According to a new Associated Press poll, Americans are a lot more sure about the negative effects of smoking than they are on the origins of the universe. The poll, which asked a series of questions on politically controversial scientific inquiries, found that Americans strongly agreed that smoking causes cancer, and that who we are is influenced in part by our genetic codes. On the other hand, a slim majority of Americans aren't so sure about the "Big Bang" theory of the origin of the universe. A slim majority also believed that "there must be a supreme being guiding [the universe's] creation" because of its complexity.

According to the results, just 21 percent of Americans were "extremely" or "very" confident in the Big Bang theory, which posits that our universe was born in a violent expansion about 14 billion years ago. Another 25 percent were "somewhat" confident in the theory, while 51 percent were "not too" or "not at all" confident. Granted, the AP chose a kind of strange wording for their question on the origin of the universe: "The universe began 13.8 billion years ago with a big bang." (They seem to be slightly more "confident" about the age of the Earth.) Although the Big Bang theory has been around as a reliable predictive model for some time, scientists uncovered the first direct evidence of its "first tremors" just months ago. 

Here are the results for the other questions asked in the survey, by percentage: 

AP

Right. So we, as a society, seem to strongly agree that "smoking causes cancer," that "a mental illness is a medical condition that affects the brain," that "inside our cells, there is a complex genetic code that helps determine who we are," and that "overusing antibiotics causes the development of drug-resistant bacteria." Although the first fact used to be politically controversial, the rest of these seem to be basic scientific observations about the world that transmit from person to person without very much political baggage. While some religions challenge the above definition of mental illness, there's not really a big policy argument at the national level questioning this scientific conclusion.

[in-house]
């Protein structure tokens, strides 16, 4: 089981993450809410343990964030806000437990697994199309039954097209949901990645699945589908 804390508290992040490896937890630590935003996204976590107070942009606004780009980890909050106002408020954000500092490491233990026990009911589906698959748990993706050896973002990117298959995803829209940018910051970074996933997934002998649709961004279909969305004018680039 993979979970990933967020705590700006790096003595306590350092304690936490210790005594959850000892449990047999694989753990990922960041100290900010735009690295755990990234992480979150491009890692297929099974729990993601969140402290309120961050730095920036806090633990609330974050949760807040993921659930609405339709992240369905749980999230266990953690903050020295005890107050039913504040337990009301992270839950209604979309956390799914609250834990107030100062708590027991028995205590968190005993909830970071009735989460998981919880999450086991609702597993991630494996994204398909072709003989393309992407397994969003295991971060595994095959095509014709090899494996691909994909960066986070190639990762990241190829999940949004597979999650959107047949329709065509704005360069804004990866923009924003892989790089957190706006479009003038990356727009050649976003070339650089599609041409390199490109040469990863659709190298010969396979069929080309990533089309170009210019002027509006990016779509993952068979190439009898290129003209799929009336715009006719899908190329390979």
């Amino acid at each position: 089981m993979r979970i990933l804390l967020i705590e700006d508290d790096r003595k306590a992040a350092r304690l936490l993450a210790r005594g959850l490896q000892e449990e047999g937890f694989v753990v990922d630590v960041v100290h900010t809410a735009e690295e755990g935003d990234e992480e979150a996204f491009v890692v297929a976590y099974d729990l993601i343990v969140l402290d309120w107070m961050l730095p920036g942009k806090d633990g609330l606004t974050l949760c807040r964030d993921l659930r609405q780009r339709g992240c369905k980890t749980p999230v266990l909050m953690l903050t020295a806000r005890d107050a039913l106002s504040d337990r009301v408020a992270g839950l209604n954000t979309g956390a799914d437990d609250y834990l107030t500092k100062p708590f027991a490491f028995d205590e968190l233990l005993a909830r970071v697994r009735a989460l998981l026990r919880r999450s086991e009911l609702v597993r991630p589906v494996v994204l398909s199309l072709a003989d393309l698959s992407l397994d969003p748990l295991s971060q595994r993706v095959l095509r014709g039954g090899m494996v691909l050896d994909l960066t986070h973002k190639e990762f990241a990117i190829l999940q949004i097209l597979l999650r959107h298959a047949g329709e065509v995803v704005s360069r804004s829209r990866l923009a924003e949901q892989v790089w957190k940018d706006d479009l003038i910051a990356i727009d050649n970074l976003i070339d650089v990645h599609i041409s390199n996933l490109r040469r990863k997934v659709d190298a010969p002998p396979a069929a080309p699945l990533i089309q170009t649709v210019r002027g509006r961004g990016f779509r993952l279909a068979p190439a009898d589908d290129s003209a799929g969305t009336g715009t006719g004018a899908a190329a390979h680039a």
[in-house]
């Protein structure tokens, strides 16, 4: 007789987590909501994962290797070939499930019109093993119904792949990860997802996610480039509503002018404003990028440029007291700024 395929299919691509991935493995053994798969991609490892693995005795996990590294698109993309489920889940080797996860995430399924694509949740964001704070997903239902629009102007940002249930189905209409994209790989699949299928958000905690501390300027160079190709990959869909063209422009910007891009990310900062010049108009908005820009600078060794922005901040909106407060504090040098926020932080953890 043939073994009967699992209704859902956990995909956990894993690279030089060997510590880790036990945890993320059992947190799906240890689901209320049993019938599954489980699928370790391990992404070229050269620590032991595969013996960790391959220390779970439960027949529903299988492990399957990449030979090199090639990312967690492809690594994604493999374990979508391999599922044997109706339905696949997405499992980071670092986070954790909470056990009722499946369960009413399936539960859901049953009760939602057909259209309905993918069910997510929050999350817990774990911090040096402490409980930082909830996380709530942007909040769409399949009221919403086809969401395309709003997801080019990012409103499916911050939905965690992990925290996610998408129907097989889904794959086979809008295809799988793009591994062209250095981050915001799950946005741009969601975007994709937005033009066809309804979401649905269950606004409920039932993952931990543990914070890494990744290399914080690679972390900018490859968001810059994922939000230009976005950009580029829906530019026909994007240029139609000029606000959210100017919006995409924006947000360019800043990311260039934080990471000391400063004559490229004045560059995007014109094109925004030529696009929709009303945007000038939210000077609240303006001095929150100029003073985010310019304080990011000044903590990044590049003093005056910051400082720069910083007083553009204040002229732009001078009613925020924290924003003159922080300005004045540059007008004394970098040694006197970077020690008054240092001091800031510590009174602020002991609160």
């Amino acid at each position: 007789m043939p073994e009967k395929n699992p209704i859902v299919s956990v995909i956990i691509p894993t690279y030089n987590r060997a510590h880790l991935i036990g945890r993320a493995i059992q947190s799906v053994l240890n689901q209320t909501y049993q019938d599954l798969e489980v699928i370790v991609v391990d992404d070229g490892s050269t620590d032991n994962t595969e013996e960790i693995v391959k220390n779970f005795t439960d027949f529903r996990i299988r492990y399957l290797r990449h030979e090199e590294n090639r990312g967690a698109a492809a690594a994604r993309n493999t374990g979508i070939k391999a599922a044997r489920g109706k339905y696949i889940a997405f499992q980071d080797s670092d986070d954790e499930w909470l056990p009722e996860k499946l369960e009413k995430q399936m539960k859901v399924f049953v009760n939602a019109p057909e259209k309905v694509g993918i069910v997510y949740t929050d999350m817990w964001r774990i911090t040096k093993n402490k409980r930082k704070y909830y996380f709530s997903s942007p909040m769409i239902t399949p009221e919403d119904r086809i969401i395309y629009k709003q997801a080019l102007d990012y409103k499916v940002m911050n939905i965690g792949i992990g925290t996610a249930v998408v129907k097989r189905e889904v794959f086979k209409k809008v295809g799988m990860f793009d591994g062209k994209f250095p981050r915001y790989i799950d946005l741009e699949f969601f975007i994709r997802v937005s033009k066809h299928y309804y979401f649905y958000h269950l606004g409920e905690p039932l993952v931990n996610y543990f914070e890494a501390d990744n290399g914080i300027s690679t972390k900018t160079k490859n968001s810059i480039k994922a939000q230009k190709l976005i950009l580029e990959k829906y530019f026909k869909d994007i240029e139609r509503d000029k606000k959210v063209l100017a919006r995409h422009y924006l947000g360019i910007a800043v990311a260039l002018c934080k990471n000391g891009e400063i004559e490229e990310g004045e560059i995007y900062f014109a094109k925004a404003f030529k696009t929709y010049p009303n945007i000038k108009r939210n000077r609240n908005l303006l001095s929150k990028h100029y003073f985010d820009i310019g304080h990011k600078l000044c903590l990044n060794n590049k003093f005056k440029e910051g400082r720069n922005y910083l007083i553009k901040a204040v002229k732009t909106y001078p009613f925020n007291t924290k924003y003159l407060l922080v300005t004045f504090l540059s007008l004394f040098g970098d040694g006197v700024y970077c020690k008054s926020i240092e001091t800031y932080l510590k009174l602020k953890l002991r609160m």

Then it gets complicated: Just 53 percent of Americans are extremely confident that vaccines are "safe and effective" for children, even though the anti-vaccination movement is almost certainly a much bigger threat to public health than any currently administered vaccine is. Another 30 percent of Americans are "somewhat" sure that vaccines are safe, so we're still in a strong majority here. But the results get worse for science when you go down the list of science "controversies:" 33 percent of Americans are certain that greenhouse gasses are contributing to a rise in average world temperature (another 28 percent are somewhat confident); and 31 percent are comfortable with evolution (24 percent are "somewhat" OK with it). 

"Confidence in evolution, the Big Bang, the age of the Earth and climate change decline sharply as faith in a supreme being rises," the AP writes about the poll's results, even though all of these theories should be compatible with any version of Christianity that doesn't rely on a literal interpretation of the Bible. When the AP shared the results with several prominent scientists, the researchers were "depress[ed] and upset" by the findings.